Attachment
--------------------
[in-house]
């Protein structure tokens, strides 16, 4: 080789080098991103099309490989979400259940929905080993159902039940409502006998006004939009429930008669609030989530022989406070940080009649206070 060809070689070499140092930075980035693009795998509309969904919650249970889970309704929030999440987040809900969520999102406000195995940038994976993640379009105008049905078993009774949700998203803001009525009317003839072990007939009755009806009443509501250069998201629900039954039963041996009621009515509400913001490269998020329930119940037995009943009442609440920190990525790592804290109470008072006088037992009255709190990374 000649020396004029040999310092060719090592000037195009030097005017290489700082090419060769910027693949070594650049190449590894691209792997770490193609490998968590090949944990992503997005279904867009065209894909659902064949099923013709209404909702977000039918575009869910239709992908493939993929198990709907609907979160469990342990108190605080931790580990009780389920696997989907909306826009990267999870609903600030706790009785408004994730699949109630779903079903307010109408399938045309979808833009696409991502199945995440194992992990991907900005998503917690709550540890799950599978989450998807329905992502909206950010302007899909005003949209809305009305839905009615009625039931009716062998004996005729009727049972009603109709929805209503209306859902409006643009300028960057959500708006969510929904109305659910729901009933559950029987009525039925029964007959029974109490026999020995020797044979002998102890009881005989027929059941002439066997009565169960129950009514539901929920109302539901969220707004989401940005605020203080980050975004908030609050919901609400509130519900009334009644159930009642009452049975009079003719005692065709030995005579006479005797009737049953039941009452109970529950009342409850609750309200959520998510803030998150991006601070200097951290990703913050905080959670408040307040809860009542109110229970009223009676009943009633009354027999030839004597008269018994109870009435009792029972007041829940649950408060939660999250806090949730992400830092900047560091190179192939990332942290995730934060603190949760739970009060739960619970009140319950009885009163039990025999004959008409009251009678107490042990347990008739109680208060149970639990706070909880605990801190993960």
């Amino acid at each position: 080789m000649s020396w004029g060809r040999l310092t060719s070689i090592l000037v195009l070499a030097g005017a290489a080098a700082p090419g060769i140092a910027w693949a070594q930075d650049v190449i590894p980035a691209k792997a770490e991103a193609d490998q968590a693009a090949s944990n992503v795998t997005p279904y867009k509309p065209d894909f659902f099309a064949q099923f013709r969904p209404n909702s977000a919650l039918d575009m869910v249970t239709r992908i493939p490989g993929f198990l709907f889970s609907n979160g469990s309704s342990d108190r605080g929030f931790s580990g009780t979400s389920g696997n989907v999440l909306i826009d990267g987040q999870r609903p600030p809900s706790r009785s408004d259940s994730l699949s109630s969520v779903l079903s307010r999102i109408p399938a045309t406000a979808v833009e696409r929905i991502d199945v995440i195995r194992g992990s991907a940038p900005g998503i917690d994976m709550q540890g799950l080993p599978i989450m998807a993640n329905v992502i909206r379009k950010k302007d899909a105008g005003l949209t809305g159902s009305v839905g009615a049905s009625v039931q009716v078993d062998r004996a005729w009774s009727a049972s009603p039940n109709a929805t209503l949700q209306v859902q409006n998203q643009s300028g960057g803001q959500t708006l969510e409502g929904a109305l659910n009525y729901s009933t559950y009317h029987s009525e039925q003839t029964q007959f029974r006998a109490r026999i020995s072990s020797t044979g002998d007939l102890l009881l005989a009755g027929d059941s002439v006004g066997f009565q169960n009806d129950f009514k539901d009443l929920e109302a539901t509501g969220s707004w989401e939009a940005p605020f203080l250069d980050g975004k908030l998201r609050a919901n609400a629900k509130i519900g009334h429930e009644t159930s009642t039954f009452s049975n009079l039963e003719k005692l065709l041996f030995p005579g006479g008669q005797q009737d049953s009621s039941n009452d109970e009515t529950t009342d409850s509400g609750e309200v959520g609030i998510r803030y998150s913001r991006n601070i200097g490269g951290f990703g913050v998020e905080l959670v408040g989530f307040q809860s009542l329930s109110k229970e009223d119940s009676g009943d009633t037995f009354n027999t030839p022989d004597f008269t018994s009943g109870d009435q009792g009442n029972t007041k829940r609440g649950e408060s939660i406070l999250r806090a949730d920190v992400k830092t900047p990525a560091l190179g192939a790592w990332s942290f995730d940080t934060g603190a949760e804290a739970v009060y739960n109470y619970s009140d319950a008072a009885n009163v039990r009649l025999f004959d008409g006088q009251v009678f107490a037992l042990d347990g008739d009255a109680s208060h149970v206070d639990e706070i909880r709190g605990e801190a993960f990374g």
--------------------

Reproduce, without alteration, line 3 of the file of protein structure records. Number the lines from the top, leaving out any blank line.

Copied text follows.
């Amino acid at each position: 080789m000649s020396w004029g060809r040999l310092t060719s070689i090592l000037v195009l070499a030097g005017a290489a080098a700082p090419g060769i140092a910027w693949a070594q930075d650049v190449i590894p980035a691209k792997a770490e991103a193609d490998q968590a693009a090949s944990n992503v795998t997005p279904y867009k509309p065209d894909f659902f099309a064949q099923f013709r969904p209404n909702s977000a919650l039918d575009m869910v249970t239709r992908i493939p490989g993929f198990l709907f889970s609907n979160g469990s309704s342990d108190r605080g929030f931790s580990g009780t979400s389920g696997n989907v999440l909306i826009d990267g987040q999870r609903p600030p809900s706790r009785s408004d259940s994730l699949s109630s969520v779903l079903s307010r999102i109408p399938a045309t406000a979808v833009e696409r929905i991502d199945v995440i195995r194992g992990s991907a940038p900005g998503i917690d994976m709550q540890g799950l080993p599978i989450m998807a993640n329905v992502i909206r379009k950010k302007d899909a105008g005003l949209t809305g159902s009305v839905g009615a049905s009625v039931q009716v078993d062998r004996a005729w009774s009727a049972s009603p039940n109709a929805t209503l949700q209306v859902q409006n998203q643009s300028g960057g803001q959500t708006l969510e409502g929904a109305l659910n009525y729901s009933t559950y009317h029987s009525e039925q003839t029964q007959f029974r006998a109490r026999i020995s072990s020797t044979g002998d007939l102890l009881l005989a009755g027929d059941s002439v006004g066997f009565q169960n009806d129950f009514k539901d009443l929920e109302a539901t509501g969220s707004w989401e939009a940005p605020f203080l250069d980050g975004k908030l998201r609050a919901n609400a629900k509130i519900g009334h429930e009644t159930s009642t039954f009452s049975n009079l039963e003719k005692l065709l041996f030995p005579g006479g008669q005797q009737d049953s009621s039941n009452d109970e009515t529950t009342d409850s509400g609750e309200v959520g609030i998510r803030y998150s913001r991006n601070i200097g490269g951290f990703g913050v998020e905080l959670v408040g989530f307040q809860s009542l329930s109110k229970e009223d119940s009676g009943d009633t037995f009354n027999t030839p022989d004597f008269t018994s009943g109870d009435q009792g009442n029972t007041k829940r609440g649950e408060s939660i406070l999250r806090a949730d920190v992400k830092t900047p990525a560091l190179g192939a790592w990332s942290f995730d940080t934060g603190a949760e804290a739970v009060y739960n109470y619970s009140d319950a008072a009885n009163v039990r009649l025999f004959d008409g006088q009251v009678f107490a037992l042990d347990g008739d009255a109680s208060h149970v206070d639990e706070i909880r709190g605990e801190a993960f990374g």